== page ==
With indoor dining out of the picture, many restaurants are turning to alternative measures — curbside pickup, delivery, and outdoor seating when weather permits.
Mara Perry, director of planning and development for the city of Webster Groves, said her office has been waiving fees for outdoor seating and loosening guidelines for signs and parking to make it easier for businesses to survive.
“Many business owners have been calling up and saying ‘I think I can still survive if I do this and this.’ We do what we can allow without having to jump through major hoops,” said Perry.
Surviving, Thriving & Giving Back
Despite a large number of losses, Perry said the Webster business scene gained some new faces this year as several shops opened despite the pandemic. In some cases, she said, the ventures received government funding designed to help small businesses. In others, business owners simply pushed forward with already-made plans.
The Parkmoor Drive-In, a reincarnation of a classic St. Louis eatery, opened in Old Webster in July. Co-owner Frank Romano said the first order of business was to establish a sleek online ordering system to streamline curbside pickup. Though The Parkmoor has had to temporarily give up on certain dreams like serving breakfast every day and hosting crowds indoors, Romano said the Webster community has stepped up to support him — a gift he hopes to pay back in full by taking excellent care of his customers.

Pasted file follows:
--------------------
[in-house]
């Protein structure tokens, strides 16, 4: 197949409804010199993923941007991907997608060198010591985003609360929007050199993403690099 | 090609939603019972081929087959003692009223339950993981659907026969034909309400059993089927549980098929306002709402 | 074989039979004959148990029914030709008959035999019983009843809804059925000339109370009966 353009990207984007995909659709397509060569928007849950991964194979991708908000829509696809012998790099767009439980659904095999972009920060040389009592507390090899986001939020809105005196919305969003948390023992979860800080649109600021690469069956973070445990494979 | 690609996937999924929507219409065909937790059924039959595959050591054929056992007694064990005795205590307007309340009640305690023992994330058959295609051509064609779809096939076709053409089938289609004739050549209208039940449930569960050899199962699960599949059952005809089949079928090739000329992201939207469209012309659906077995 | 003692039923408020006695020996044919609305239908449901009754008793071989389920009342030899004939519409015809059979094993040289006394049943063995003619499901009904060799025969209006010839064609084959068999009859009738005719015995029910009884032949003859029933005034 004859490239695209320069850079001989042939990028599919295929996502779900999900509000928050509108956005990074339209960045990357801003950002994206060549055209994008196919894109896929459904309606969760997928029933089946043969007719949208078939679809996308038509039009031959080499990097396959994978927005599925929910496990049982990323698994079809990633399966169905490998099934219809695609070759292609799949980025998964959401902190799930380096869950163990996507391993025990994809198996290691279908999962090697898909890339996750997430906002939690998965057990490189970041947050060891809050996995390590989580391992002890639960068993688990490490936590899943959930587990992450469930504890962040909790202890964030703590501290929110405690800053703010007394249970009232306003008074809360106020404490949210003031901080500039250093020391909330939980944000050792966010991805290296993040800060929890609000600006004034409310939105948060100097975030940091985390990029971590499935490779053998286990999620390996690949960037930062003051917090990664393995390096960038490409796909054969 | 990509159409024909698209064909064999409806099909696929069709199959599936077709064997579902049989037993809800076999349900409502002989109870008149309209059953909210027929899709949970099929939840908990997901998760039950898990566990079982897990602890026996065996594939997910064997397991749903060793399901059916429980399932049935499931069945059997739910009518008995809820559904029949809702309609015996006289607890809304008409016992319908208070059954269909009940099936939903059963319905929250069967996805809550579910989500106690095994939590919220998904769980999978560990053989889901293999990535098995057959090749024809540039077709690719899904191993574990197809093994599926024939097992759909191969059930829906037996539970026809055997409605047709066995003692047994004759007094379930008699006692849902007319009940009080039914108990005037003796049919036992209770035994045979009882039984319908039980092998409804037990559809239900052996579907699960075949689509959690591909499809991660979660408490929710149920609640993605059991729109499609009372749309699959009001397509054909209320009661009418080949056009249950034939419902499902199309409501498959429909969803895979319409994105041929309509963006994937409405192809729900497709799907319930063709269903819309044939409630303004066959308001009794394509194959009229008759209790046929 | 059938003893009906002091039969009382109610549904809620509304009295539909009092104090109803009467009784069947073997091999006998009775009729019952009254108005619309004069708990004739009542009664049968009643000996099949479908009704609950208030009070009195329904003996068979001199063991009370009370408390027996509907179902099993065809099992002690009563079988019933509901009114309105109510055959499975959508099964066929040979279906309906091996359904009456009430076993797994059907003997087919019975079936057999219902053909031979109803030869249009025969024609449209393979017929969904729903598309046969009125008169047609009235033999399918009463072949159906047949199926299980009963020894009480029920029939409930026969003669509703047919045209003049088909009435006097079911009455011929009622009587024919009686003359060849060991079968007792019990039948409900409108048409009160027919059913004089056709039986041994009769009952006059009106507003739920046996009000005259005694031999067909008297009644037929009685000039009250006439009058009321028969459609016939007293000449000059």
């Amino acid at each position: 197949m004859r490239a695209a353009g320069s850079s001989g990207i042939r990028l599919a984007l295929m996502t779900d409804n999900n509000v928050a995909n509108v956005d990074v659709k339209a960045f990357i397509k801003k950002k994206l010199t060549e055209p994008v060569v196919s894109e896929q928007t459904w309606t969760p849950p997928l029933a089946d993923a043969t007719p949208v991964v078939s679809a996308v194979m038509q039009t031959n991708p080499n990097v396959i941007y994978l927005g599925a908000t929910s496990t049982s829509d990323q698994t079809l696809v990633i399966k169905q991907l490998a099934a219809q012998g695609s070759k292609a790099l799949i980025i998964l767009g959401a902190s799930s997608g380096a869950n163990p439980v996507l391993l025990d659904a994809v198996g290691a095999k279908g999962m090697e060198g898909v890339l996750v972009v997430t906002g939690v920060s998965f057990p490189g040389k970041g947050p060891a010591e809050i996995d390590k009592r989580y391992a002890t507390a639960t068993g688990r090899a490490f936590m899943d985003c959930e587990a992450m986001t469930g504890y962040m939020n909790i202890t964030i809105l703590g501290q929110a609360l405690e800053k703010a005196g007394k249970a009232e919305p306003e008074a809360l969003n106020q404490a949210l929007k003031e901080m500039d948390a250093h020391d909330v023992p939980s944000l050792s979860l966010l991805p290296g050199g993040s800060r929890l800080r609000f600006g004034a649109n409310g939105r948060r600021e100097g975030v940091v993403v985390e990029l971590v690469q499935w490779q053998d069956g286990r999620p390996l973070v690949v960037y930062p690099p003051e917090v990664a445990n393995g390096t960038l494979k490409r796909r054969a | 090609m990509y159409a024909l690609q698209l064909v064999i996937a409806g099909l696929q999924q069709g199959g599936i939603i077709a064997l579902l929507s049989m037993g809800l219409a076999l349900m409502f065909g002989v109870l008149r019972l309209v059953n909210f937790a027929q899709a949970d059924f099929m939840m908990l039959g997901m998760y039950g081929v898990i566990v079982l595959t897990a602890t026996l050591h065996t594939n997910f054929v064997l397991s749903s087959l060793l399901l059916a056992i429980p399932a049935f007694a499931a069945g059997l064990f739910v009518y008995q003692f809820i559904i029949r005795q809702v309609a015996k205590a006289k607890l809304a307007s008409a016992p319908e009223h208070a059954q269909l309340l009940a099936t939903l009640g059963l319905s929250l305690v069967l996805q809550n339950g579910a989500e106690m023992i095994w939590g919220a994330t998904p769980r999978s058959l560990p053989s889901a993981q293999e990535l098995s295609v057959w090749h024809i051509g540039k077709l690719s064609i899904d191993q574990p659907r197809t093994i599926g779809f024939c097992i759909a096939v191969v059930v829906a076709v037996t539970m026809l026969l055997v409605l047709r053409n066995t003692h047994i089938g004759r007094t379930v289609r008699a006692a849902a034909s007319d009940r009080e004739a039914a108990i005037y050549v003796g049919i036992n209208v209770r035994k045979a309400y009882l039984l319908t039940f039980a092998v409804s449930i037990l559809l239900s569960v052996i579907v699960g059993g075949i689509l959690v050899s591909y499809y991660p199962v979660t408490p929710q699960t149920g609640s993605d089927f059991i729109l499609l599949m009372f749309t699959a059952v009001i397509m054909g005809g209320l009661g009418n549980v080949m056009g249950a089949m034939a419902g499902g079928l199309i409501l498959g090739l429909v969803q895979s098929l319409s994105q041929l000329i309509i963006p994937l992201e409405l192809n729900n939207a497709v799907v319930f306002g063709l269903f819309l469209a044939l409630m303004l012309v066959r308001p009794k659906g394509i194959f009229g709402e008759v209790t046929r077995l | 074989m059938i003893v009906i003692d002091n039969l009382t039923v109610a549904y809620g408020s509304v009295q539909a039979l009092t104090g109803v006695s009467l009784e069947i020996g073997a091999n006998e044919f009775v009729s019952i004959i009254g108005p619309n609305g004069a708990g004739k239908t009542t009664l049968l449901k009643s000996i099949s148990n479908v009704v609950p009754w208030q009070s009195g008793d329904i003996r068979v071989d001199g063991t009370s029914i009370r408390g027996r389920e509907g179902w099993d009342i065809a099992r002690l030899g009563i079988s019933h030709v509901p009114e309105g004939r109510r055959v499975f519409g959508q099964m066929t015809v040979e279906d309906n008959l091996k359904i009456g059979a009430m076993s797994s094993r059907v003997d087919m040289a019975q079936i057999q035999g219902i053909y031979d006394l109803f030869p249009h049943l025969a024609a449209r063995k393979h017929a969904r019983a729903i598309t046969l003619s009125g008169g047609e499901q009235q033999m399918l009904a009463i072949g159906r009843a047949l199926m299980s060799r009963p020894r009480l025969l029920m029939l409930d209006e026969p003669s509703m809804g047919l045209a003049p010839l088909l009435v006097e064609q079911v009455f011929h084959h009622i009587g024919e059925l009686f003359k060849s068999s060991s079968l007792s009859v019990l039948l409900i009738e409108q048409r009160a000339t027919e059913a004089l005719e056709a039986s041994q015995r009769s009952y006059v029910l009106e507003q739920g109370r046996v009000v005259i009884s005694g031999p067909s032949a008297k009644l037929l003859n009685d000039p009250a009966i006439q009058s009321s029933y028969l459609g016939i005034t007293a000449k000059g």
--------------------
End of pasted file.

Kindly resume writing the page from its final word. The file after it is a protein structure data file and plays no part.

“Customer service is making sure the order is 100% correct before it leaves — and anticipating anything extra — because if someone wants a little more ranch midway through their meal, they’re already gone. They’re at home. It’s about thinking about what the customers need before they ask,” said Romano. “We want them to say, ‘I wish I had ... oh, it’s in the bag.’”
Nancy McGee, owner of Kirkwood clothing shop Fun in the Sun, escaped effects of the pandemic by leasing her storefront to Mark Anthony Gifts in March, just before the shutdown. Though the plan was made before COVID, McGee is still trying to support her tenants.
“We did give him a couple extra months rent free,” said McGee. “We were trying to be as kind as possible to make sure he was good at the beginning.”
McGee continues to support other Kirkwood businesses by sharing specials and promotions on the Fun in the Sun Facebook page.
Schoenig of SymBowl is also trying to give back. Before the closure of her Kirkwood storefront, Schoenig pledged to feed 150 first responders each week — a promise she plans to continue for as long as she can. Schoenig is accepting donations at www.mysymbowl.com to help pay off her debts and purchase ingredients for first responder meals, which are distributed every week on Saturdays.
“We shut our business down, but we still want to feed those who can’t oftentimes eat anywhere else,” she said. “Our hope is that somebody sees what we’ve created and wants to move the SymBowl brand forward in a community that has been generous to us for nine years. I’ll say this: I still believe there’s more love in this world than what we are observing right now.”